You don’t need a junkie to score a dose, when you find yourself ailing and in need of a pick-me-up victory.
For years, the Lions have been the NFL’s elixir—something you take when you’re feeling punky.
I can’t imagine that there was real, genuine panic in and around the Twin Cities after the Minnesota Vikings fell to 0-2 after last week’s loss to the Miami Dolphins. Disappointment? Sure. Anxiousness? Probably a little bit.
How could there have been, when the best cure-all since Dr. Jonas Salk accidentally discovered penicillin was on the schedule for Week Three?
If you’re the other team, and you need a win to chase away the doldrums, you take the Detroit Lions, wash them down with a glass of water and wait.
Sometimes the Lions kick in right away; other times, you have to wait three quarters for results, occasionally even longer.
But the Lions always come through. They’re the NFL’s Tylenol 3 to the other 31 teams’ migraines.
The Vikings were sniffing, sneezing and coughing on their way into their dome Sunday morning. The 0-2 start hit them like a ton of bricks. Something was going around the NFL and the Vikings had caught it. The Cowboys, 49ers, and a bunch of other teams had been inflicted, too.
The Vikings took a healthy dose of Detroit Lions and, a few hours later, they were feeling much better.
You watch the Lions and you can kind of see them in sepia tones, moving in super-fast motion with the occasional caption card, like the old Keystone Kops flicks in the days of silent movies.
Leading the Vikings 7-0 on Sunday and having just forced a nice three-and-out, the Lions were poised to get the ball back. Punt returner Stefan Logan awaited the booted ball.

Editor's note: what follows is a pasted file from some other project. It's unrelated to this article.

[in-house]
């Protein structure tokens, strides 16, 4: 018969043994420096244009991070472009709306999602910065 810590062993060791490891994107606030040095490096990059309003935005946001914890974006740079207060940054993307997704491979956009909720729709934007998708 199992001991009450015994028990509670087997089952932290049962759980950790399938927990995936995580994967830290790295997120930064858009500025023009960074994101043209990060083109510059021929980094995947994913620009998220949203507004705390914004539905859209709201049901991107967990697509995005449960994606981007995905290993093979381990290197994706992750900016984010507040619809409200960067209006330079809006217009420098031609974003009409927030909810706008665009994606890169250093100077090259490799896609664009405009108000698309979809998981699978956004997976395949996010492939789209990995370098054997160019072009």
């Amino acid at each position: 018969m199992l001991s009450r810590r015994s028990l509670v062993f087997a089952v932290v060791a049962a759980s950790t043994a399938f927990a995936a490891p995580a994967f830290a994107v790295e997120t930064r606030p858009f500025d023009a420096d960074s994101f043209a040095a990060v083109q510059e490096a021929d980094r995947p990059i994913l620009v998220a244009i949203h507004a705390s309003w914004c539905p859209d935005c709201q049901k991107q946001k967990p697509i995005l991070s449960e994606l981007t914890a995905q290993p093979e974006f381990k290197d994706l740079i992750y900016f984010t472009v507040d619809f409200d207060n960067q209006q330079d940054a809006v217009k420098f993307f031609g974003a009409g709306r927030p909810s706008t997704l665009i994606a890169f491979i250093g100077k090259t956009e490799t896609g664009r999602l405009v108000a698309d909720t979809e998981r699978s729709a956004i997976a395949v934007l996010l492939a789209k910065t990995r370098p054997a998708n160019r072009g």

I see the play now in sepia, in fast motion. The caption card flashes on the screen, the calliope music playing in the foreground.
Logan, running toward the football, diverted his gaze away from the ball and by the time he un-diverted it, the football was bouncing off his fingertips and into the arms of the eagerly awaiting Vikings kick coverers.
The Lions’ generosity continued on the very next play when they declined to cover Percy Harvin, and QB Brett Favre hit the wide open receiver for a 23-yard touchdown.
More sepia tones. More calliope music.
Vikings running back Adrian Peterson torched the Lions for an 80-yard TD run in the third quarter. It was the sort of big play that the Lions swear after every game they can’t afford to surrender and yet manage to, the very next week.
More Keystone Kops images.
Lions QB Shaun Hill threw not one but two interceptions in the Vikings’ end zone, in the waning minutes of the game.
The Lions are the medication that never stops working.
It all added up to another of those 24-10 type losses in Minnesota, the kind beset with suicidal football plays and interceptions. The Lions have been losing that way in Minnesota for 13 years now.
After the game, there were a lot of “We can’t keep doing that” and “We’re better than that” quotes coming from Lions players, quotes that keep getting printed, as if they’re full of profundity—or as if we’ve never read them before.
If the Lions are subscribing to the “take one step backward to take two steps forward” method of improving, Sunday’s game was the step backward—presuming you recognize the closes losses in Weeks One and Two to be the two steps forward.
However they step, the Lions are 0-3. They were close twice, and not so close yesterday.
Doesn’t matter. This is the NFL, where the weak are eaten and moral victories are for losers.
Just another Sunday in Minnesota for the Lions. The spread was Minnesota giving 11 points, and they still covered.
Someone could have made a mint hawking the Lions off the back of a truck.